Tagged As: costumes

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Theatrical Milliner

A theatrical milliner is a hat maker who is specifically trained in constructing headwear for the stage or film and television. This person works closely with the costume designer to create character-specific hats, bonnets, and other accessories that further enhance the authenticity of the show and complete the actor’s look.

Weta Workshop

The Lord of the Rings trilogy may have been the film franchise that first drew public attention to Weta Workshop—the studio won four Oscars for their work on the films—but the New Zealand shop named after the giant cricket indigenous to New Zealand has been servicing the entertainment industry since its inception in 1987.

Costume Designer

A costume designer must have an inherent talent for visual presentation and drop-dead wardrobe flair. Whether you are creating a show-stopping leather number for a pop star’s tour or taking a stab at recreating Audrey 2 for Little Shop of Horrors, your looks must gain favor with the audience, or risk damaging their impression of the production.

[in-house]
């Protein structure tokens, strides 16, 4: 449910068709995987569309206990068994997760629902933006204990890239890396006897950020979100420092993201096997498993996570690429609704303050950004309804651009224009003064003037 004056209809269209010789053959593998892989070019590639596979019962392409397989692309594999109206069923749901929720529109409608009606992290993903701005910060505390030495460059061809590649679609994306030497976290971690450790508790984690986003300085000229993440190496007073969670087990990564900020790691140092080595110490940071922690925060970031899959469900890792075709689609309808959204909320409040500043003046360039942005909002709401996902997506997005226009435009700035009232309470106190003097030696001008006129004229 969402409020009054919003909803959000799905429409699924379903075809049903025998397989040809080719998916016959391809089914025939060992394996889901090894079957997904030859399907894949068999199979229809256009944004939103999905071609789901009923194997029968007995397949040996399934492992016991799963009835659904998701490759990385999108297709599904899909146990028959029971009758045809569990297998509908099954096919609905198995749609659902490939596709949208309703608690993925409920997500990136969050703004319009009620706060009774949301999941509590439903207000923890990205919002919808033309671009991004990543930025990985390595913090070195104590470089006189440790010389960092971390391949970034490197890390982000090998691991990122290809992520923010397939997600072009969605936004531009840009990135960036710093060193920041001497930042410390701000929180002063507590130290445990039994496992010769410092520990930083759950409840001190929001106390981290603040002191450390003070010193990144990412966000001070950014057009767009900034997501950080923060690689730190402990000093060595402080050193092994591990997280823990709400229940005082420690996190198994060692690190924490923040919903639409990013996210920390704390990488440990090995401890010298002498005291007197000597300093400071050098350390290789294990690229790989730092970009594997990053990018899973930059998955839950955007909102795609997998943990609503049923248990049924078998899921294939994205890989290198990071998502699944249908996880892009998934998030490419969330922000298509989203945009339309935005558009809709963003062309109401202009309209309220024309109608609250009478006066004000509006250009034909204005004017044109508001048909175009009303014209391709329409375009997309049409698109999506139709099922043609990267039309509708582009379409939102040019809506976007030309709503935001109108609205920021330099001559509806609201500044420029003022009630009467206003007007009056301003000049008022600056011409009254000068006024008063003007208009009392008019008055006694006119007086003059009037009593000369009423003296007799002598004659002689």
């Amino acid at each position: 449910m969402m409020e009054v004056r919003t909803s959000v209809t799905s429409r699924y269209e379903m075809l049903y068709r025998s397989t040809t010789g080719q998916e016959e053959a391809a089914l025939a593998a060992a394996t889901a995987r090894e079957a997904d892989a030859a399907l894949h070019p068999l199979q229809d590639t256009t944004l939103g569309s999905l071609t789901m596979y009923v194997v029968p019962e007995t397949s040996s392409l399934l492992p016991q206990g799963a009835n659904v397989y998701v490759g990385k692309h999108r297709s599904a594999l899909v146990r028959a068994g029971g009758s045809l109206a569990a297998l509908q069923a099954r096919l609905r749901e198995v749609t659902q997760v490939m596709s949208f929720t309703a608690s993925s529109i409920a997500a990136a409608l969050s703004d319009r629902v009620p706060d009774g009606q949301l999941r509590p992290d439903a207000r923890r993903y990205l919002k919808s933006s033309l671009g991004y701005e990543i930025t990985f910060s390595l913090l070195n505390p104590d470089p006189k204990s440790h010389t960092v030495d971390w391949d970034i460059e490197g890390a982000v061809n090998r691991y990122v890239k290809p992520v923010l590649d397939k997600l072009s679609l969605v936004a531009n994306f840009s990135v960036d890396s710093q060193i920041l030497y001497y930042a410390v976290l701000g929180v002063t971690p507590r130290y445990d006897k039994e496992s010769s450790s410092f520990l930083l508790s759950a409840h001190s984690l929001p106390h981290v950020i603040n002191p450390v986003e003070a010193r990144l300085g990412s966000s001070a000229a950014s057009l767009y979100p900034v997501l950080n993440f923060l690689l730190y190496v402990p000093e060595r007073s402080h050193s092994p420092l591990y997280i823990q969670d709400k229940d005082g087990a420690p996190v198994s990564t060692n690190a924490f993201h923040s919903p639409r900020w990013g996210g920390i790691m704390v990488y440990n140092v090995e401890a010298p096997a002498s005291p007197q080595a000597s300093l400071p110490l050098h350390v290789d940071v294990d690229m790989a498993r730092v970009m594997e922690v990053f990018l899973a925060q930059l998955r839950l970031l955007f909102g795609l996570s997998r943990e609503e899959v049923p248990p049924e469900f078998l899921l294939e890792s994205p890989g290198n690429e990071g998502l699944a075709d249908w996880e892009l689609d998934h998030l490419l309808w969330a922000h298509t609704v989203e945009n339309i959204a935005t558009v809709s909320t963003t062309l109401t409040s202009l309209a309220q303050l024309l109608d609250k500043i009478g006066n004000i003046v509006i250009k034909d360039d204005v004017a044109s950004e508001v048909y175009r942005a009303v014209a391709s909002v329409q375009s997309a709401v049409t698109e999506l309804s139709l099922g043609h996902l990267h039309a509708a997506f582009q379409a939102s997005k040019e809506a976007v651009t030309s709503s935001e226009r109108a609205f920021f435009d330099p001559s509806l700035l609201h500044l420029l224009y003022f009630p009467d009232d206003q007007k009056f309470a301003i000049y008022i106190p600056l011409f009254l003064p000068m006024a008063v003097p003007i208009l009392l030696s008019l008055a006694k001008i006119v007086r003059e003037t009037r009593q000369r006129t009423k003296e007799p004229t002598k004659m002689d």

Costume Dresser

A production with a small cast of a dozen or fewer is no great undertaking for the costume department, but when performers number several dozen or in the hundreds, a small army of costume dressers is employed to get bodies into garments and back onstage with impressive speed.

Assistant Costume Designer

The last stop on your way toward becoming a professional stage costume designer is to apprentice under a senior designer as an assistant. You are charged with keeping the logistics and creative chaos under control while the department churns out garments for a cast of two … or 200. 

Key Costumer

The key costumer is responsible for supervising the on-set activities of the wardrobe department, including managing personnel and maintaining the costume designer’s artistic vision.